FORT SMITH — In a school year with a lot of change, Trinity Junior High School topped off its school year with another big change.
The school celebrated two graduations this month for its eighth graders and ninth graders. The Fort Smith School District reconfigured to a middle school (grades 6-8) and high school (grades 9-12) model, so Trinity is becoming a sixth-eighth grade school beginning in the fall.
Seventy-five ninth graders graduated May 17, followed by 81 eighth graders May 18. On June 1, the school will change its name to Trinity Catholic School and will welcome two new classes of sixth and seventh graders in August.
In his homily at both graduation Masses, administrator Father John Antony spoke of the sweet sorrow in every parting, especially poignant for the eighth graders who had only been together as a class for two years.
“God offers us a grace in every moment of our lives,” Father Antony said, “and in those moments of fond farewell, he offers us a very special grace of ‘sweet sorrow.’”
He encouraged the students to take advantage of those graces by praying for one another, keeping in touch with one another and dreaming big.
“Buzz Lightyear from ‘Toy Story’ often says, ‘To infinity and beyond!’” he added. “Did you know that one of our Trinity graduates currently attends the Air Force Academy and her goal is to be the first woman to land on Mars?”
During Mass, Father Antony introduced parents and guests to the school’s practice of adding a little Latin and Greek to the service. Students recited “Kyrie Eleison” (Lord, Have Mercy) and “Pater Noster” (Our Father).
“We wished we had room in our curriculum for another language besides Spanish,” principal Dr. Karen Hollenbeck said, “but we just don’t and now the state of Arkansas doesn’t have any foreign language requirement for high school graduation. We thought this was something little we could do. We started with ‘Pater Noster,’ ‘Ave Maria’ and the sign of the cross and Father John added the ‘Kyrie Eleison’. He always makes a big deal of that with the kids that they know a little bit of Latin and Greek.”
Because of the pandemic, the school held few in-person events that graduates usually enjoy, such as dances, field days and awards nights.
“We really tried to stay the course during the school year, and even though things are loosening up, we still wear masks and socially distance,” Hollenbeck said. “We had a May crowning, the only time our entire student body assembled as one group. We had an end-of-year Mass for our 156 eighth and ninth graders with a special homily. Our seventh graders will have their closing Mass next week, and Father John will tell them that they will have their first opportunities as leaders in the new middle school.”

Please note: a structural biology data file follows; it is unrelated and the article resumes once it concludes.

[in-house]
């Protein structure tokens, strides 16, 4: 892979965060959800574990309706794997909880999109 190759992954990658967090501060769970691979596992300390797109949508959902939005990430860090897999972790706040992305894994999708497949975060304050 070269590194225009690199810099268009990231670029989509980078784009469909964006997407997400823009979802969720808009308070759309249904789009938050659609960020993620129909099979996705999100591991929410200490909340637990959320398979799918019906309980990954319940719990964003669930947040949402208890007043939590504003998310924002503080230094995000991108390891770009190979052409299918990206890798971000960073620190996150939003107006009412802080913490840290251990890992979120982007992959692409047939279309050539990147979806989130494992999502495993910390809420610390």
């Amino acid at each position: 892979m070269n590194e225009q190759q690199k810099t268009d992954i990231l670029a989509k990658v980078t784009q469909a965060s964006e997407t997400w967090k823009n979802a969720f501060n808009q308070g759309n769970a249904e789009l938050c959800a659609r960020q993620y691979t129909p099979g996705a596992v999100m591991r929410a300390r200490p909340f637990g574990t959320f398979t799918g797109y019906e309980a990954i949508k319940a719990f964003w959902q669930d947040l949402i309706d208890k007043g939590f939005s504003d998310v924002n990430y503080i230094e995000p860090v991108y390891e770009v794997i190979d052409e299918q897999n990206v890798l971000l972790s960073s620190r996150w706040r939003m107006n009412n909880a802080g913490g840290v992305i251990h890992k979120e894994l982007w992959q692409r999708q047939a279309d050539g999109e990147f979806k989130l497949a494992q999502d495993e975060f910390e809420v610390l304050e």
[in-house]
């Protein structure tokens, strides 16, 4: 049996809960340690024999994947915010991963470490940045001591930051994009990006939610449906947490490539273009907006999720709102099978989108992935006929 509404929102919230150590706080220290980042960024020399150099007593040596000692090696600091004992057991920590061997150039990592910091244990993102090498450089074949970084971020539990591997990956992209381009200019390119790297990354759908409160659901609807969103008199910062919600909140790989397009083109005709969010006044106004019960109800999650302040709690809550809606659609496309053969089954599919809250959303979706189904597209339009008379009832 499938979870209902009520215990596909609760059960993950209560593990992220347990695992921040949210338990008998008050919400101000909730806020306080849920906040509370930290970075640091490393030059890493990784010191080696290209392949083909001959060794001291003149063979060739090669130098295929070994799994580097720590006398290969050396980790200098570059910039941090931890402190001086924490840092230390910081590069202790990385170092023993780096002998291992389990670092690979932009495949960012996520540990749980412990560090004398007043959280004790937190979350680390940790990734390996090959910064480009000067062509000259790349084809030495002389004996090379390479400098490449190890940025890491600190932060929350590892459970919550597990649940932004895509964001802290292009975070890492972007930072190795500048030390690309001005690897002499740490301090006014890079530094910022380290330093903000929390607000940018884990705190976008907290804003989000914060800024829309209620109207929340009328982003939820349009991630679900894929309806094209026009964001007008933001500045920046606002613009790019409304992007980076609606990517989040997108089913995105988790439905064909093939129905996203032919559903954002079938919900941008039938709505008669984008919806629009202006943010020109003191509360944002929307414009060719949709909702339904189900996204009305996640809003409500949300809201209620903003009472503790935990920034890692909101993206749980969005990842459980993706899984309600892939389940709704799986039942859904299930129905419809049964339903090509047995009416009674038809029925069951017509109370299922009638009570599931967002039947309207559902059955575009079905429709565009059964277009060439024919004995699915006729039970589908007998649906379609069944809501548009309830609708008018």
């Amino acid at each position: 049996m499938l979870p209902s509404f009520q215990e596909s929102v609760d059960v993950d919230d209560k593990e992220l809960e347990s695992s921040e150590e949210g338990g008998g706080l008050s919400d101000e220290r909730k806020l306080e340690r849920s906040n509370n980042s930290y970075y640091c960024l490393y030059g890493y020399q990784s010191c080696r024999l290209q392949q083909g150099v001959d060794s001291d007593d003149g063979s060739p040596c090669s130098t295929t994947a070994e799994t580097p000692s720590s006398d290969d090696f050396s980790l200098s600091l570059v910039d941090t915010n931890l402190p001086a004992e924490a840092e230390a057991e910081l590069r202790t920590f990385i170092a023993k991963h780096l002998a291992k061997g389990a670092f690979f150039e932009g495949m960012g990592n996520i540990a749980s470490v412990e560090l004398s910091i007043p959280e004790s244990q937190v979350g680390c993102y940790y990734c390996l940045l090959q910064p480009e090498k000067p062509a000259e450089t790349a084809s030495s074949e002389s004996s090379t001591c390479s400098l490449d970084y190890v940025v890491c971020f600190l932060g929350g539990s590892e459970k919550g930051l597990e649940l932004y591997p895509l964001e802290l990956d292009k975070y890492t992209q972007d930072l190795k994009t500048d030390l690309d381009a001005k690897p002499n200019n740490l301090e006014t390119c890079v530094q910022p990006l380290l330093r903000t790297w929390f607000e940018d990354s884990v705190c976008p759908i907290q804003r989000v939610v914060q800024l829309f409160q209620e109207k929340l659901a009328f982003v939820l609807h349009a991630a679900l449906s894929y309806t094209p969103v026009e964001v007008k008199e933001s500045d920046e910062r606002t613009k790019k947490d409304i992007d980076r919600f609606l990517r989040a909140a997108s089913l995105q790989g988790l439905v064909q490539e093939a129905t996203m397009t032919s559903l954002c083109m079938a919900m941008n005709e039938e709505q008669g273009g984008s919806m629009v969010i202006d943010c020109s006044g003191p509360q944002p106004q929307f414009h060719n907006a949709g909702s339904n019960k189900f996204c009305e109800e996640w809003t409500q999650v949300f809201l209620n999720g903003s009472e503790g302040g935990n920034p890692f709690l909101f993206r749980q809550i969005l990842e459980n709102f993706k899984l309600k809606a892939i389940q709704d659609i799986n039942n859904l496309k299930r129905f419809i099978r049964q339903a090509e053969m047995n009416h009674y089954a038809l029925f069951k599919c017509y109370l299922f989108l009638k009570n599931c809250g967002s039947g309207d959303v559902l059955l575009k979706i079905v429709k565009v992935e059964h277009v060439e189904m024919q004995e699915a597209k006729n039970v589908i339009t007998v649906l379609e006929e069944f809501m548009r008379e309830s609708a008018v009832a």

Trinity’s leadership chose the name Trinity Catholic School for its middle school because they liked the way Catholic High School in Little Rock highlighted the school’s Catholic identity.
“I can see the name morphing into ‘Trinity Catholic’ or just ‘Trinity,’ and that’s OK,” Hollenbeck said. “Our logo displays grades six through eight under the shield to identify us as a middle school.”
Student recruitment has been challenging because of the pandemic. The school’s aim to have 75 students or more for each grade has been hampered by the closure of St. Boniface School in 2019.
“Our two local Catholic schools have a combined fifth-grade enrollment of 66,” Hollenbeck said of the first class of sixth graders at the school this fall. “In normal times, we would go to parent meetings at PRE classes, pass out brochures and actively seek new students. We are doing what we can. We currently have 198 enrolled for the 2021-22 school year and hope to add a few more students during the summer.”
The school will hold professional development classes for its faculty in June and August. They instituted a mentoring program last year so students would each have a mentor-teacher and a student group with whom they met regularly. The development classes will focus on helping a younger student body learn to handle the expectations and requirements of middle school.
As the graduating classes got ready to go to several different high schools -- Northside, Southside and Future School Fort Smith -- Father Antony gave them some parting advice: “Instead of rushing through saying goodbye, try to find the beauty and blessing in that moment. There is a sweetness hidden in the sorrow, a grace in every goodbye.”
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